We boat for the fun of it.  The more advance research you do, the better the professional help you can hire, and the better your new boat suits your needs the more fun you will have.  

 

Happy boating and good fishing!

 

For a complete list of our other featured blog posts and to see the full line of Guy Harvey Sportswear, please visit: www.guyharveysportswear.com

 

 

 

Jul 16, 2010

So – You Want to Buy a Boat — Part I

All boats are compromises.  There is no single perfect boat anymore than there is one perfect car.  Ferrari sports cars, Land Cruiser SUVs, Ford pick up trucks, and Chevy soccer mom vans are all designed to fill a specific niche in the automotive world and each has special functions.
  
Boats are much like cars.  I will, in this article, only discuss twin engine, diesel powered, sport fishing boats over 32 feet in length.  That still leaves an enormous amount of variability and equally many pros and cons of the multiple variables.

Rather than start out looking for a 42 foot Brand A or a 53 foot Brand B, a prospective boat buyer should start by drawing up a comprehensive list of where he intends to go, and the maximum number of people  who will be on board 90% of the time (It is crazy to buy a boat with enough staterooms to give optimum privacy to the one biggest crew you will ever have in the next 3 years!).  Then, calculate how much fuel you need to make the longest crossing you intend to make more than once or twice a year. Carrying a bladder or some drums once a year beats having a boat with the capabilities of which you rarely use. Here is why:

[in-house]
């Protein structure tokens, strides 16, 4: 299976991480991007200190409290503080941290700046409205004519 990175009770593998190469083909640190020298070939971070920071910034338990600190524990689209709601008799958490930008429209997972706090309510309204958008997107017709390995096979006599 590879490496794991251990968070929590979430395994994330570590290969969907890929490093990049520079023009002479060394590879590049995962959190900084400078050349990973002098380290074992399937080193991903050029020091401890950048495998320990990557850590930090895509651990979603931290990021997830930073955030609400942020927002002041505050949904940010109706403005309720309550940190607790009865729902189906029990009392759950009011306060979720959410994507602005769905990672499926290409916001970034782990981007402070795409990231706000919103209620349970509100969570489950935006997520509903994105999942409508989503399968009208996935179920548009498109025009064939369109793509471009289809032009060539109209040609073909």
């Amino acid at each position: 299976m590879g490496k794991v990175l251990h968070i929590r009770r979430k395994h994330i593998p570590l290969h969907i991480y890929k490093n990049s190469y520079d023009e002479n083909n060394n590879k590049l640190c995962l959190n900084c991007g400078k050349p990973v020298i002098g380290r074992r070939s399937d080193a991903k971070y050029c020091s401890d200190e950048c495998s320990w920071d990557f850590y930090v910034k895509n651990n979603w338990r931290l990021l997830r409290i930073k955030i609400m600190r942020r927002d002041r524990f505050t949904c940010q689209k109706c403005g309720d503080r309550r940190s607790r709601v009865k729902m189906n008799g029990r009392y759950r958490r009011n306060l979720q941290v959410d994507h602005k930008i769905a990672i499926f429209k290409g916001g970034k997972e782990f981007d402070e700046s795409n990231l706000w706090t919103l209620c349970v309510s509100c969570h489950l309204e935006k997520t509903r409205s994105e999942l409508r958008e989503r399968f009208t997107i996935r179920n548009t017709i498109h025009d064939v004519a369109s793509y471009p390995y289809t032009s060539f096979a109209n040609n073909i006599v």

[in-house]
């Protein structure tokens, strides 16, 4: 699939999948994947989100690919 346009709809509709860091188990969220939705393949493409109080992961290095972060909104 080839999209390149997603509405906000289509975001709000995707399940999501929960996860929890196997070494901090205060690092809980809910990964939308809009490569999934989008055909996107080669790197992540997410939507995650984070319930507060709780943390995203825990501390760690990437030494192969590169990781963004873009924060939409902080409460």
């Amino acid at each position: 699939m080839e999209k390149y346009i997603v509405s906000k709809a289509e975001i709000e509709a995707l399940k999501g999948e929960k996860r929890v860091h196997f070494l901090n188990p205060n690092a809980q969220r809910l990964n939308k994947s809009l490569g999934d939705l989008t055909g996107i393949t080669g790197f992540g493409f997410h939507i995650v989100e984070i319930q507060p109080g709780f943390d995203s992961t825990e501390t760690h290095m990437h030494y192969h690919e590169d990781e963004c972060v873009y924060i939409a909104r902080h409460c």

Size Matters

The size of your new dream boat may be a lot like the  responsibilities and demands of your job. According to “The Peter Principle” an executive who performs well tends to be promoted until he reaches a level at which the demands of his position overcome his abilities and he can no longer be promoted or maintain his position.  He or she is pushed sideways into a job with equal (or lesser) status, but one where he will remain for the  rest of his career.

In my analogy, I see one reason for the thousands of boats that sit, wasting away, in canals, at docks behind their owner’s house.  Often they are just too much for the owner to cope with!  In particular, they may be too big for the owner to enjoy taking out by himself, or with family and friends, but no professional crew.